A portrait of former President Bill Clinton is sparking controversy. Renowned painter Nelson Shanks said he included a shadow of Monica Lewinsky's infamous blue dress.
Shanks said it was his goal to paint an important part of his subject's history, and in this case, that history led to Shanks to place a hidden message within his depiction of the 42nd president, reports CBS News White House correspondent Bill Plante.
"My job is to look into their soul and they to allow me to do so," Shanks said.
For six decades, Shanks has had an eye and a brush on history. The 77-year-old has painted princesses and popes, but when it came to recording Clinton's presidency for the canvas, Shanks said he added a little something extra -- a shadow of Lewinsky's blue dress.
"The shadow represented a way of breaking the horizontal line of the mantelpiece," he said.
After spending nearly 20 hours with Clinton, Shanks continued his work at home with a mannequin and he soon realized something was missing.
"I was rifling through the closet to get something to throw over the mannequin to complete the shadow shape and it just happened to be a blue dress," Shanks said.
He said including Lewinsky's dress from the Gap brought a more practical function to his art.
"The shadow itself not only functions as a block in the composition at a certain point but also as symbolism, a shadow across the administration," Shanks said.
The Clintons, however, had no idea the scandal was a part of the painting.
"Almost no one knew," he said.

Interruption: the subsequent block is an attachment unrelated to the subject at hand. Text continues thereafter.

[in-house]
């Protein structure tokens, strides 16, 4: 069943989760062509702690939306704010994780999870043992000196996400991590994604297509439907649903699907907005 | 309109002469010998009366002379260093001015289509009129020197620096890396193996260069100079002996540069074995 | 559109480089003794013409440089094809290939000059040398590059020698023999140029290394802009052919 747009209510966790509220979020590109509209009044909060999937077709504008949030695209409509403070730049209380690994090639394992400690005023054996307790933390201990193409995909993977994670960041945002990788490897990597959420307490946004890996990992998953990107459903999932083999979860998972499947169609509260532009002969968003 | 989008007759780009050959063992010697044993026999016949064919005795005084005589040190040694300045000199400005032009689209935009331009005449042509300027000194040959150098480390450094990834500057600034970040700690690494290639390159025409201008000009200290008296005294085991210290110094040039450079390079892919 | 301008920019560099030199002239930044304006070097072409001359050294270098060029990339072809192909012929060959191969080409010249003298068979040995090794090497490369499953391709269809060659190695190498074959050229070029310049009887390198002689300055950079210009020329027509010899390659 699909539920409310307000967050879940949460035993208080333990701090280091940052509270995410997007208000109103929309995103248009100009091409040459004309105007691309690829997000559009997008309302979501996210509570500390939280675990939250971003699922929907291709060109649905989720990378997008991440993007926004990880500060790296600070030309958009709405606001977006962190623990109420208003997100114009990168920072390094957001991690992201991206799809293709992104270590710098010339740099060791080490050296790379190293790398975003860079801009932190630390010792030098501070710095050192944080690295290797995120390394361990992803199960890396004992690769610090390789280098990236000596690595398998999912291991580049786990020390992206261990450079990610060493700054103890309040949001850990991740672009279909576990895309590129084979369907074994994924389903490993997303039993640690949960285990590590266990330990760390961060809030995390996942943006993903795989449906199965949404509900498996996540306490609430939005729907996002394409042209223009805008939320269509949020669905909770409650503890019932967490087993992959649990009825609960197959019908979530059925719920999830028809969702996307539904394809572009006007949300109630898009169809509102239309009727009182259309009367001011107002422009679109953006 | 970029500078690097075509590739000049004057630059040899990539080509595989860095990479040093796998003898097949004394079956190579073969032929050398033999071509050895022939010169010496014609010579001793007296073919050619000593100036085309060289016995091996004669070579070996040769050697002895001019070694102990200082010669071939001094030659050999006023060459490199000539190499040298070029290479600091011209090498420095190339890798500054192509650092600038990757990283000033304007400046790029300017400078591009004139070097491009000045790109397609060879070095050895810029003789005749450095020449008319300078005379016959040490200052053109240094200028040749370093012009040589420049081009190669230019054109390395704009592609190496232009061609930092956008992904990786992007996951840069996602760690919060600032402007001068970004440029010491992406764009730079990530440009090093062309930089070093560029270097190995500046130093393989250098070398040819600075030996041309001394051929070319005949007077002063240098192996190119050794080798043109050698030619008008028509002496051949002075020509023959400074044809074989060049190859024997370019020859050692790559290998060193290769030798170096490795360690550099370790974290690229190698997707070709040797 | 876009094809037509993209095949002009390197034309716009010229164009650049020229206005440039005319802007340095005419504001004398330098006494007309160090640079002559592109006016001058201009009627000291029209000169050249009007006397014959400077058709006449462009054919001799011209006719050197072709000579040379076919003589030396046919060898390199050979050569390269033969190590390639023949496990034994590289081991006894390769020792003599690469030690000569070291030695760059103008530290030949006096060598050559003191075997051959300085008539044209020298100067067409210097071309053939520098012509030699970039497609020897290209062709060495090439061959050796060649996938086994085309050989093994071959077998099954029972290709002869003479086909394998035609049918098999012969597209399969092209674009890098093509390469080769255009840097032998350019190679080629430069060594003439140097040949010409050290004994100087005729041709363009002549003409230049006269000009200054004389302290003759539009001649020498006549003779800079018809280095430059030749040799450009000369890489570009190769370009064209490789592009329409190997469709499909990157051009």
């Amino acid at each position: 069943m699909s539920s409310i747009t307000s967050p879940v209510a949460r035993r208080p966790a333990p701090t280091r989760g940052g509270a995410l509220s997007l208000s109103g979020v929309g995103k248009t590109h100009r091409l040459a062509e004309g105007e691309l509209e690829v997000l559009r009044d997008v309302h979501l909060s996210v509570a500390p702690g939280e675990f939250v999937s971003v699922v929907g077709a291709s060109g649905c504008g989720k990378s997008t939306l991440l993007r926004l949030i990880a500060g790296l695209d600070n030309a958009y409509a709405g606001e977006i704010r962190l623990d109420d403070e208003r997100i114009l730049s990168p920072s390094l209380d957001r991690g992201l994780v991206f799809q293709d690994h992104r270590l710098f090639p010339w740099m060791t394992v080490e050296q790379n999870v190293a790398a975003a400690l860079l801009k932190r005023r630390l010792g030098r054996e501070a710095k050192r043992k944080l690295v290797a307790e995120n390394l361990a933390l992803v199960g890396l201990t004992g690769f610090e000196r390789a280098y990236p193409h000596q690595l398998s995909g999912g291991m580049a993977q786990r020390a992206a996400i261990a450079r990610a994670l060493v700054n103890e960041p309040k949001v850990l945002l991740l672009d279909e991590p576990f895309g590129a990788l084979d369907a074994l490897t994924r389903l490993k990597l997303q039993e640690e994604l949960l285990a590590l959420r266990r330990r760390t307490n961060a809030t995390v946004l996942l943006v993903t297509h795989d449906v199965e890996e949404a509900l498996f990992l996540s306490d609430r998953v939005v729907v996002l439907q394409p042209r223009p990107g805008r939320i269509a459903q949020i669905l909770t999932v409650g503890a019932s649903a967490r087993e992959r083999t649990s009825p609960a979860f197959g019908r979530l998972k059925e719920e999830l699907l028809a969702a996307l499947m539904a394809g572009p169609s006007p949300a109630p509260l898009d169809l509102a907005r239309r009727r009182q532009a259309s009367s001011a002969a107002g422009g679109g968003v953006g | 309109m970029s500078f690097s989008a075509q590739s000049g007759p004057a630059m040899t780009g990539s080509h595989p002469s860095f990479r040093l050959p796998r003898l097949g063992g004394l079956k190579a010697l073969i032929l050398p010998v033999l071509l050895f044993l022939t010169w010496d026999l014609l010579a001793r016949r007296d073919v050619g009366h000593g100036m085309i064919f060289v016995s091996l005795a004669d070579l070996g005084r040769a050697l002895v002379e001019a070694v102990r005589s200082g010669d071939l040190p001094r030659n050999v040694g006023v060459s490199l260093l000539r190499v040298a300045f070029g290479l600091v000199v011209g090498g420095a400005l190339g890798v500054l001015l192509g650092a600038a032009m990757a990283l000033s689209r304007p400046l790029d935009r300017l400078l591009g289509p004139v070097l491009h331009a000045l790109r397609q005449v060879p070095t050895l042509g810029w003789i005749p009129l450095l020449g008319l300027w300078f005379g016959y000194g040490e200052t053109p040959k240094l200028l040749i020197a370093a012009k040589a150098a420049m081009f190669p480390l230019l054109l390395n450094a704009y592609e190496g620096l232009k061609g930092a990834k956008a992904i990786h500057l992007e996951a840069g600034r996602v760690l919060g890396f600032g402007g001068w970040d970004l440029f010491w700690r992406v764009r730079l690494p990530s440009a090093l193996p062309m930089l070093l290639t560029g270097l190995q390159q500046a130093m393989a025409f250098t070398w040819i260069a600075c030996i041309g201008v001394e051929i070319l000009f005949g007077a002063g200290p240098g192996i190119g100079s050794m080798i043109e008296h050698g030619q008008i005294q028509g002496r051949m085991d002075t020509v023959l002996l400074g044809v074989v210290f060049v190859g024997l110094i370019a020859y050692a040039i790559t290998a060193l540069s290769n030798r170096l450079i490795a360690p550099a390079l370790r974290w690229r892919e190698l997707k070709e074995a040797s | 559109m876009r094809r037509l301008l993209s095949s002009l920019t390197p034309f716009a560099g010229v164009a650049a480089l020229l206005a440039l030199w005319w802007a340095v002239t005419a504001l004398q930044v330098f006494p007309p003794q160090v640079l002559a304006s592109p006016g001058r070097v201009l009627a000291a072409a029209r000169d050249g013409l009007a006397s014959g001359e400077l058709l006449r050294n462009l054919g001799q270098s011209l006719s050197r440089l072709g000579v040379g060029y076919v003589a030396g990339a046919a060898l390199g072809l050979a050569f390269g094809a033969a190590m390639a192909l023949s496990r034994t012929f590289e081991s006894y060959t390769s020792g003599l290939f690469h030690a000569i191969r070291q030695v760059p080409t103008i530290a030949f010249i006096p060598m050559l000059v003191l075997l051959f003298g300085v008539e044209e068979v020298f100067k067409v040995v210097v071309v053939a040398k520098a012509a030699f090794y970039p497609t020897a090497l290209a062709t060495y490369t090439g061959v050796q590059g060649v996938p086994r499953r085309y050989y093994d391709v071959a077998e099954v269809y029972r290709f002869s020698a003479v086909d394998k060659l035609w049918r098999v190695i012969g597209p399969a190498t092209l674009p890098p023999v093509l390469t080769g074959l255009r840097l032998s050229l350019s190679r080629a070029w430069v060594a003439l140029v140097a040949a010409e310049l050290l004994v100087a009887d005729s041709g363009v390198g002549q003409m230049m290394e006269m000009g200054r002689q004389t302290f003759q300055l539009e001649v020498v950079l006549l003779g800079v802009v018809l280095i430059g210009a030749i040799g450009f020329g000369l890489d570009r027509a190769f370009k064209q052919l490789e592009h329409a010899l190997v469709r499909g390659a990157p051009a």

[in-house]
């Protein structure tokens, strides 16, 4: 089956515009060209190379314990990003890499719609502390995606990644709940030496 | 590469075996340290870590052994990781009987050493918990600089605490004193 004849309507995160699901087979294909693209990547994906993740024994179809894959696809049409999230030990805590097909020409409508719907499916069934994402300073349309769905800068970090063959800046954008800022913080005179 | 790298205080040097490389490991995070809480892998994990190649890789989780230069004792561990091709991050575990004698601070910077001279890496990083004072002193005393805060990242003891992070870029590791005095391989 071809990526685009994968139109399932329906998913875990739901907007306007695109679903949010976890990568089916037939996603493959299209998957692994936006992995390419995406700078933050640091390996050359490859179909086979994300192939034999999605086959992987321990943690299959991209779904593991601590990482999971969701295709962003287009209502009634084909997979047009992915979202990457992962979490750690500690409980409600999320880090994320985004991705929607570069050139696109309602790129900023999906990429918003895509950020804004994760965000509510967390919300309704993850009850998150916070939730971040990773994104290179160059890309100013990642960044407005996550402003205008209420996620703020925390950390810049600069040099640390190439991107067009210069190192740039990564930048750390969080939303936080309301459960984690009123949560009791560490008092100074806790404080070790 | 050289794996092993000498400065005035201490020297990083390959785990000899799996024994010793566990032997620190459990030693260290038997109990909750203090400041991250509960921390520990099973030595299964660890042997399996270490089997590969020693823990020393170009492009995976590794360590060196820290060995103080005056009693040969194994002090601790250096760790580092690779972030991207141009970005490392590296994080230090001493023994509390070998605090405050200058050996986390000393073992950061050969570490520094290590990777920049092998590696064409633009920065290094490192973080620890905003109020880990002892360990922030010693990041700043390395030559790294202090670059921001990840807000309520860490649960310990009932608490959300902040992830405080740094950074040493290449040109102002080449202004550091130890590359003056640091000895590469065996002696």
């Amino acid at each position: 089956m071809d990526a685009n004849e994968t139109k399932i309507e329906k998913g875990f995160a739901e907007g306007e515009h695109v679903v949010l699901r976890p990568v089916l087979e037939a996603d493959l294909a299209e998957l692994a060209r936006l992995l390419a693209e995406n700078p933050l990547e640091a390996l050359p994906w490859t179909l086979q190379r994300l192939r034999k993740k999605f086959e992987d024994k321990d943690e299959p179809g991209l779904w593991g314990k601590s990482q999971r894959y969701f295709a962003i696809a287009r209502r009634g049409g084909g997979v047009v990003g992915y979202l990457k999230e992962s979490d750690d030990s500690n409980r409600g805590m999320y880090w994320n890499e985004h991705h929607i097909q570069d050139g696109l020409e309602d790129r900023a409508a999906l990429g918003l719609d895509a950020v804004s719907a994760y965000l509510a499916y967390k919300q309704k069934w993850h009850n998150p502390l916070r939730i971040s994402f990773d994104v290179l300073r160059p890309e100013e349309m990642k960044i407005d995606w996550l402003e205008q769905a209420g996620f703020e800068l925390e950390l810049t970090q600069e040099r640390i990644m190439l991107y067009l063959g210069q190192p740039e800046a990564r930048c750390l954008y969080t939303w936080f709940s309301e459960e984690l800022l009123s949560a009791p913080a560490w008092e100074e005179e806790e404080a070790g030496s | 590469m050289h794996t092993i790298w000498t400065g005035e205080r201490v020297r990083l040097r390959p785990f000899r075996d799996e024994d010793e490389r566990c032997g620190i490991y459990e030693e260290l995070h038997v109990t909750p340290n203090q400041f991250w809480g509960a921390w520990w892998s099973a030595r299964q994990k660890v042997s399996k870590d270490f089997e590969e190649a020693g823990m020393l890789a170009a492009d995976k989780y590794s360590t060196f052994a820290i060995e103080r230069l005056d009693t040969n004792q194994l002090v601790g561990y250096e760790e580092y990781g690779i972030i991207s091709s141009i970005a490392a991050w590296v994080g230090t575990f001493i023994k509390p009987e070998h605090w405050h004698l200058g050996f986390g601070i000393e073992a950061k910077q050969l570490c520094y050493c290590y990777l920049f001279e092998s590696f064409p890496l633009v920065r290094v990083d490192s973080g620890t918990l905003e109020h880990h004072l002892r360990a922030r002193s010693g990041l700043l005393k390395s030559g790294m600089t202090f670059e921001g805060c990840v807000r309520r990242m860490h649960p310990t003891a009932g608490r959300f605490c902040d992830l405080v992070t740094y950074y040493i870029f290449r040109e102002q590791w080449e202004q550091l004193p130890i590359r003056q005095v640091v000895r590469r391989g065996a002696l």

News of the affair between Clinton and the White House intern broke in 1998.
Eight years later, in 2006, the portrait was revealed.
"I think you did a marvelous job, Nelson and I thank you very, very much for what you did," Clinton said at the unveiling.
Despite that warm reception, Shanks thinks this political statement has put his masterpiece in the dark.
"It's been buried," he said.
He said the portrait hasn't been displayed for several years.
The National Portrait Gallery told CBS News: "The Clintons have not asked to have the portrait removed. This is the first the museum has heard of the symbolism in the shadow."
But Shanks disagrees. He said the portrait has been "blackballed."
"What is all the fuss about? This is a great painting," Shanks said.
While the National Portrait Gallery said the portrait remains in rotation, it's not the first time it's generated controversy -- Shanks also left Clinton's wedding ring out of the painting. CBS News reached out to former President Clinton and Lewinsky and did not receive comment.